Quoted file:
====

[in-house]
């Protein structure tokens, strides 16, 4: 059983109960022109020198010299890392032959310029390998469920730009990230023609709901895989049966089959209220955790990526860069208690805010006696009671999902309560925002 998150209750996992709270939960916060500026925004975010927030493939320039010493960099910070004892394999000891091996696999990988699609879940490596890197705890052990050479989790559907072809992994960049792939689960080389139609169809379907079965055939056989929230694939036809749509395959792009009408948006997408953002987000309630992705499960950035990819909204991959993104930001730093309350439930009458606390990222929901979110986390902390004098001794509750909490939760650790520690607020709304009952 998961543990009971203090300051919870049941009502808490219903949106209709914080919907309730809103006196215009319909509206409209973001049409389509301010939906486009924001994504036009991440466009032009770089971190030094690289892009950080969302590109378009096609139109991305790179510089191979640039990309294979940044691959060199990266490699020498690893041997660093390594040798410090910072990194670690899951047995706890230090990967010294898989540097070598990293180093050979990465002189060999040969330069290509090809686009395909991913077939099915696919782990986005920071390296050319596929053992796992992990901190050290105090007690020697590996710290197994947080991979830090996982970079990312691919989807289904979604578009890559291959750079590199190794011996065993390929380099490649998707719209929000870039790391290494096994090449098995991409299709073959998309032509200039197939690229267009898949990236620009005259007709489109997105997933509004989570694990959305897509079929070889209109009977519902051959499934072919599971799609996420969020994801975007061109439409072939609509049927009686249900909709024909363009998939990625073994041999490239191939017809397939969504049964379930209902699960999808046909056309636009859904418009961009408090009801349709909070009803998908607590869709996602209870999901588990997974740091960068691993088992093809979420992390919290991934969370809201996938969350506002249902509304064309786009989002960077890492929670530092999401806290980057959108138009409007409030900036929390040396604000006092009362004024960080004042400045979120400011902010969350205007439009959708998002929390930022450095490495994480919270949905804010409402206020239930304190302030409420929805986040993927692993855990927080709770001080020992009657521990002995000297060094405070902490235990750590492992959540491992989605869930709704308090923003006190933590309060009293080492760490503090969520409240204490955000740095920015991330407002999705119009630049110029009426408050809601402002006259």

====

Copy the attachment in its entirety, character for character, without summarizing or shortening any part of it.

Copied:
[in-house]
């Protein structure tokens, strides 16, 4: 059983109960022109020198010299890392032959310029390998469920730009990230023609709901895989049966089959209220955790990526860069208690805010006696009671999902309560925002 998150209750996992709270939960916060500026925004975010927030493939320039010493960099910070004892394999000891091996696999990988699609879940490596890197705890052990050479989790559907072809992994960049792939689960080389139609169809379907079965055939056989929230694939036809749509395959792009009408948006997408953002987000309630992705499960950035990819909204991959993104930001730093309350439930009458606390990222929901979110986390902390004098001794509750909490939760650790520690607020709304009952 998961543990009971203090300051919870049941009502808490219903949106209709914080919907309730809103006196215009319909509206409209973001049409389509301010939906486009924001994504036009991440466009032009770089971190030094690289892009950080969302590109378009096609139109991305790179510089191979640039990309294979940044691959060199990266490699020498690893041997660093390594040798410090910072990194670690899951047995706890230090990967010294898989540097070598990293180093050979990465002189060999040969330069290509090809686009395909991913077939099915696919782990986005920071390296050319596929053992796992992990901190050290105090007690020697590996710290197994947080991979830090996982970079990312691919989807289904979604578009890559291959750079590199190794011996065993390929380099490649998707719209929000870039790391290494096994090449098995991409299709073959998309032509200039197939690229267009898949990236620009005259007709489109997105997933509004989570694990959305897509079929070889209109009977519902051959499934072919599971799609996420969020994801975007061109439409072939609509049927009686249900909709024909363009998939990625073994041999490239191939017809397939969504049964379930209902699960999808046909056309636009859904418009961009408090009801349709909070009803998908607590869709996602209870999901588990997974740091960068691993088992093809979420992390919290991934969370809201996938969350506002249902509304064309786009989002960077890492929670530092999401806290980057959108138009409007409030900036929390040396604000006092009362004024960080004042400045979120400011902010969350205007439009959708998002929390930022450095490495994480919270949905804010409402206020239930304190302030409420929805986040993927692993855990927080709770001080020992009657521990002995000297060094405070902490235990750590492992959540491992989605869930709704308090923003006190933590309060009293080492760490503090969520409240204490955000740095920015991330407002999705119009630049110029009426408050809601402002006259």